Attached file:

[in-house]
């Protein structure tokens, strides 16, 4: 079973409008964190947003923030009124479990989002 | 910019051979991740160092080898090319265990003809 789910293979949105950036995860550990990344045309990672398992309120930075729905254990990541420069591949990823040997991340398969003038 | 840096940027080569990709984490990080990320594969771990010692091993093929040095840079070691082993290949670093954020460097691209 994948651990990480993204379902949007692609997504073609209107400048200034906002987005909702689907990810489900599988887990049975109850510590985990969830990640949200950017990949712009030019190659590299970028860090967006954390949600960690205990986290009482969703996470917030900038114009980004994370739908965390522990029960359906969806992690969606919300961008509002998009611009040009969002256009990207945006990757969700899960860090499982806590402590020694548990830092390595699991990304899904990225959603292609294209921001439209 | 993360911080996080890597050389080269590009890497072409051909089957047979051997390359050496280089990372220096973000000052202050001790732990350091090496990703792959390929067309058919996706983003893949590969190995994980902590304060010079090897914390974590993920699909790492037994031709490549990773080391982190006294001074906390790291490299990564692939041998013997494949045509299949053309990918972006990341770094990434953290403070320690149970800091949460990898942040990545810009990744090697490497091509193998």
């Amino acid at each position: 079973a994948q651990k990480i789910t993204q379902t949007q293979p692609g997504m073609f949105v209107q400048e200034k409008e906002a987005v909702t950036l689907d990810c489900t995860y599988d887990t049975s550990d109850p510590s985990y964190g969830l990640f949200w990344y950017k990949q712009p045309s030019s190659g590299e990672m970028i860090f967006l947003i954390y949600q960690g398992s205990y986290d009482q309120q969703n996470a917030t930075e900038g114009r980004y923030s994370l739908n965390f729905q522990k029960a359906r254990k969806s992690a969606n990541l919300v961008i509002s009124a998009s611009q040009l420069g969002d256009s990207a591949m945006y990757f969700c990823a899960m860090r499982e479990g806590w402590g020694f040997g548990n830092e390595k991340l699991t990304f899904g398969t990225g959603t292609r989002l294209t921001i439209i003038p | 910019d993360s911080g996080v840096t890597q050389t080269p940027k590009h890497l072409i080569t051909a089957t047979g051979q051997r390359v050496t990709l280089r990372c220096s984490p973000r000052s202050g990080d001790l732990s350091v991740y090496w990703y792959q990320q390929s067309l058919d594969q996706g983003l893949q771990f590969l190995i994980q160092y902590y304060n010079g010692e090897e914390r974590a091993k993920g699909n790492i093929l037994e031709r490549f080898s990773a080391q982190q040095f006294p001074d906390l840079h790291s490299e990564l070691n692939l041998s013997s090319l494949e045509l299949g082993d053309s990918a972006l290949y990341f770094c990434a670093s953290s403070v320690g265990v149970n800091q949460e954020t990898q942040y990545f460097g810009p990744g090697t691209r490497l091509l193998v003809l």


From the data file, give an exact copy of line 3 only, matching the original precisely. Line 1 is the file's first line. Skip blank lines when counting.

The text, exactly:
């Amino acid at each position: 079973a994948q651990k990480i789910t993204q379902t949007q293979p692609g997504m073609f949105v209107q400048e200034k409008e906002a987005v909702t950036l689907d990810c489900t995860y599988d887990t049975s550990d109850p510590s985990y964190g969830l990640f949200w990344y950017k990949q712009p045309s030019s190659g590299e990672m970028i860090f967006l947003i954390y949600q960690g398992s205990y986290d009482q309120q969703n996470a917030t930075e900038g114009r980004y923030s994370l739908n965390f729905q522990k029960a359906r254990k969806s992690a969606n990541l919300v961008i509002s009124a998009s611009q040009l420069g969002d256009s990207a591949m945006y990757f969700c990823a899960m860090r499982e479990g806590w402590g020694f040997g548990n830092e390595k991340l699991t990304f899904g398969t990225g959603t292609r989002l294209t921001i439209i003038p | 910019d993360s911080g996080v840096t890597q050389t080269p940027k590009h890497l072409i080569t051909a089957t047979g051979q051997r390359v050496t990709l280089r990372c220096s984490p973000r000052s202050g990080d001790l732990s350091v991740y090496w990703y792959q990320q390929s067309l058919d594969q996706g983003l893949q771990f590969l190995i994980q160092y902590y304060n010079g010692e090897e914390r974590a091993k993920g699909n790492i093929l037994e031709r490549f080898s990773a080391q982190q040095f006294p001074d906390l840079h790291s490299e990564l070691n692939l041998s013997s090319l494949e045509l299949g082993d053309s990918a972006l290949y990341f770094c990434a670093s953290s403070v320690g265990v149970n800091q949460e954020t990898q942040y990545f460097g810009p990744g090697t691209r490497l091509l193998v003809l």